“Blacks have been in Canada for four centuries and I dream of a day when we are no longer revealing ‘firsts’ as in first Black principal, nurse, surgeon, mayor, deputy chief of police, lieutenant governor, parliamentarian, governor general and the list goes on. We need to be celebrating reaching a level when our people are proportionately sharing power in government, in boardrooms and many other positions of leadership and responsibility. There is so much work yet to be done and I challenge individuals and the community to support, build and strengthen our great organizations like the OBHS to rise up and meet these needs.”
Salmon, a registered nurse who practiced in Toronto and Detroit, was presented with the Dr. Daniel Hill Award.
“This is special because I have had a close friendship with the Hill family for many years,” she said. “I and Dan’s wife, Donna, have lunch regularly.”
Other award recipients included Nathaniel Dett Chorale founder Brainerd Blyden-Taylor who was the recipient of the Olivier Le Jeune Award, the Black Business & Professional Association and Christ Church British Methodist Episcopal which were honoured with the Harriet Tubman and Rev. Addie Aylestock Awards respectively and Dr. Bryan Walls who received the Mathieu Da Costa Award.
“The recipients reflect the various aspects of purposeful activity related to the inspiration of our community,” said OBHS president Rosemary Sadlier who presented the organization’s inaugural Pin to outgoing Lieutenant Governor David Onley.
A dentist who undertook extensive research on his family history that led to a self-published novel, The Road that led to Somewhere, Walls dedicated the award to the family griot – Stella Butler who died in 1986 at age 102 – and his great grandparents John and Jane Walls who came to Canada from North Carolina via The Underground Railroad.
“I can be very proud of the fact that I stand on the shoulders of great men and women that have gone before, including my own family who came up here on The Underground Railroad by running through the woods at night and hiding by day,” said Walls who – with his family – established The Underground Railroad Museum and the John Freeman Walls Historic Site.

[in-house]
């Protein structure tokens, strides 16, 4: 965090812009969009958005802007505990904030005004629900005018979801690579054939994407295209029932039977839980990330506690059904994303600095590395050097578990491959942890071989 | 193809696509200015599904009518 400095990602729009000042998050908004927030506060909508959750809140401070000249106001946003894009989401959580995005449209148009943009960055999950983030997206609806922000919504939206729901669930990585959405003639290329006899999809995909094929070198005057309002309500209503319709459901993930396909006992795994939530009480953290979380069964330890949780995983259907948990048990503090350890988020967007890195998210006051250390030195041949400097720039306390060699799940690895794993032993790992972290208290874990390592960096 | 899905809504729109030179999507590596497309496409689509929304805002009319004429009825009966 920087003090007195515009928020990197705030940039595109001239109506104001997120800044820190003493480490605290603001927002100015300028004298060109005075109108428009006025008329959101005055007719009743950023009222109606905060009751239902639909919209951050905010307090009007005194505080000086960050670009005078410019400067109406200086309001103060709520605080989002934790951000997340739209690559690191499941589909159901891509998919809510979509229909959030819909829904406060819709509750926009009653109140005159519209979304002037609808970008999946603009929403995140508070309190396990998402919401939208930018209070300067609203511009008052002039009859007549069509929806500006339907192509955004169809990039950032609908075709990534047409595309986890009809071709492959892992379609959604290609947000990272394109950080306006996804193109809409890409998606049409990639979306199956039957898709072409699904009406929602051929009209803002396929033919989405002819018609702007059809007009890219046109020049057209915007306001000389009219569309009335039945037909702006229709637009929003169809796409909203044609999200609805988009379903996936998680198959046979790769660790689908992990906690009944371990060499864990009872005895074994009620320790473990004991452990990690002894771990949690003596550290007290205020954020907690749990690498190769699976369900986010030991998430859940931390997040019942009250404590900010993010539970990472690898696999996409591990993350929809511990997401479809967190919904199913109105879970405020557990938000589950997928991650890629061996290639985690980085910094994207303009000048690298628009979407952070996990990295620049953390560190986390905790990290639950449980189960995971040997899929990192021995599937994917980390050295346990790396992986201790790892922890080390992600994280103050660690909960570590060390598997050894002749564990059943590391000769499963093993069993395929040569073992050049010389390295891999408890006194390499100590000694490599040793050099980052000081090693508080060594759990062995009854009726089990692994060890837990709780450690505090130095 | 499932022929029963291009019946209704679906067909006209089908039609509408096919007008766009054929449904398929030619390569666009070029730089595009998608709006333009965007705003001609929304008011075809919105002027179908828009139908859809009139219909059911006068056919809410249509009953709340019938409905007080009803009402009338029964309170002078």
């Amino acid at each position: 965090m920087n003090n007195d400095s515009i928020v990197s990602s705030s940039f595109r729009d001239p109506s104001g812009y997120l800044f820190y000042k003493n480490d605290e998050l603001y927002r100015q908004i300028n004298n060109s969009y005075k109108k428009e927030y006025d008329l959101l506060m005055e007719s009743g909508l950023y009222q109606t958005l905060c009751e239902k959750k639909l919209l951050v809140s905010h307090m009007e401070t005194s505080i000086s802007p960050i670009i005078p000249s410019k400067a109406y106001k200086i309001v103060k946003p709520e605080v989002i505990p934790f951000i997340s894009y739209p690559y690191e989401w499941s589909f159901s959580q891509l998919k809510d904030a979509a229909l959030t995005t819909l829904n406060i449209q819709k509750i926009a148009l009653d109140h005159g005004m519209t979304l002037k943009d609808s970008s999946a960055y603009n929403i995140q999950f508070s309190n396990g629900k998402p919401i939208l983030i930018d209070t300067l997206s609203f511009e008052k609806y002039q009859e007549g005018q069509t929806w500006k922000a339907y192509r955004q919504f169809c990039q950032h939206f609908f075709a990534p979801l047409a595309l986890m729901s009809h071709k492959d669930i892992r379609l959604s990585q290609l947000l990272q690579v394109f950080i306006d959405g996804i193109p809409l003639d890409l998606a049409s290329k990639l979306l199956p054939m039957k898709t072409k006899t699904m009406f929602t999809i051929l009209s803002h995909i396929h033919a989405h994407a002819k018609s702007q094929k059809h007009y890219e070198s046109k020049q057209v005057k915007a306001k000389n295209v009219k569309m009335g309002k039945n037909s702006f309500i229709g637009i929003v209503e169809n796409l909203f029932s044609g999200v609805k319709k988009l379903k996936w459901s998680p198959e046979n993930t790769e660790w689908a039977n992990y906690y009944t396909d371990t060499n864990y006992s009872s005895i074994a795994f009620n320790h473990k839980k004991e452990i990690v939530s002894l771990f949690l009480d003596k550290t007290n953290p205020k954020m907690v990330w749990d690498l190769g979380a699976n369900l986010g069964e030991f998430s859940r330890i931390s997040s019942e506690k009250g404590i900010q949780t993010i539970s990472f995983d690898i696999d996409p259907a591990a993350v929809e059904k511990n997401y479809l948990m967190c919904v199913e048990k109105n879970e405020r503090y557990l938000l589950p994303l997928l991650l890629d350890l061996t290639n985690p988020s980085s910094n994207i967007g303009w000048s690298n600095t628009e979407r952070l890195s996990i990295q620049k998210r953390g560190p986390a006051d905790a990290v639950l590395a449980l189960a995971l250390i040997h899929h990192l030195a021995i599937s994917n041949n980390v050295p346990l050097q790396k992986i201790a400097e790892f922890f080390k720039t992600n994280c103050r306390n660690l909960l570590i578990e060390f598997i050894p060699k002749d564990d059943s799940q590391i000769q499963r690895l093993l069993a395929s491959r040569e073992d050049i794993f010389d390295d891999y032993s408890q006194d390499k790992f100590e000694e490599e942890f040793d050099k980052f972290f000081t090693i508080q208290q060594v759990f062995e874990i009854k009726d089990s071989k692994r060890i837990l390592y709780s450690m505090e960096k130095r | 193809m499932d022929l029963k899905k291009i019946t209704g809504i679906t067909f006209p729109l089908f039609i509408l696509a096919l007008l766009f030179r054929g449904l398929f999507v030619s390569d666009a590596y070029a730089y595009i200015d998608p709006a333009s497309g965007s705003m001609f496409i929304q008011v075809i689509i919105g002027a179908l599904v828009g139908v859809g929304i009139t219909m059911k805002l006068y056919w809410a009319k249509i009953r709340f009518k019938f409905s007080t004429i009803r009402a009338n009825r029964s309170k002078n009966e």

A first-generation descendant of slaves, John became a close friend of the slave owner’s son, Daniel, who became terminally ill in his 30s. He entrusted John with the care of his White wife, Jane, and their four children. John and Jane fell in love and fled North Carolina where inter-racial relationships were illegal.
With a bounty on John’s head, the couple and the children travelled incognito and Jane at times had to pretend that John was her slave. On one occasion, she tied him to a wagon wheel and whipped him to satisfy a Kentuckian slave patrollers’ curiosity.
“Aunt Stella told me stories of John and they helped to inspire me to make certain I try to leave a legacy for future generations,” said Walls who is the recipient of the Orders of Ontario and Canada for the promotion of Black history. “The stories are also relevant because there are modern-day enslavers like hatred, violence and poor self-esteem.”
Black History Month evolved from the work of American scholar Dr. Carter Woodson who, in an attempt to spread the concept of African-American history, suggested its celebration during a week in the middle of February.
That month was chosen because it’s the birth month of Abraham Lincoln and the chosen birth month of Frederick Douglass who was born a slave and therefore was unsure of his actual birth date.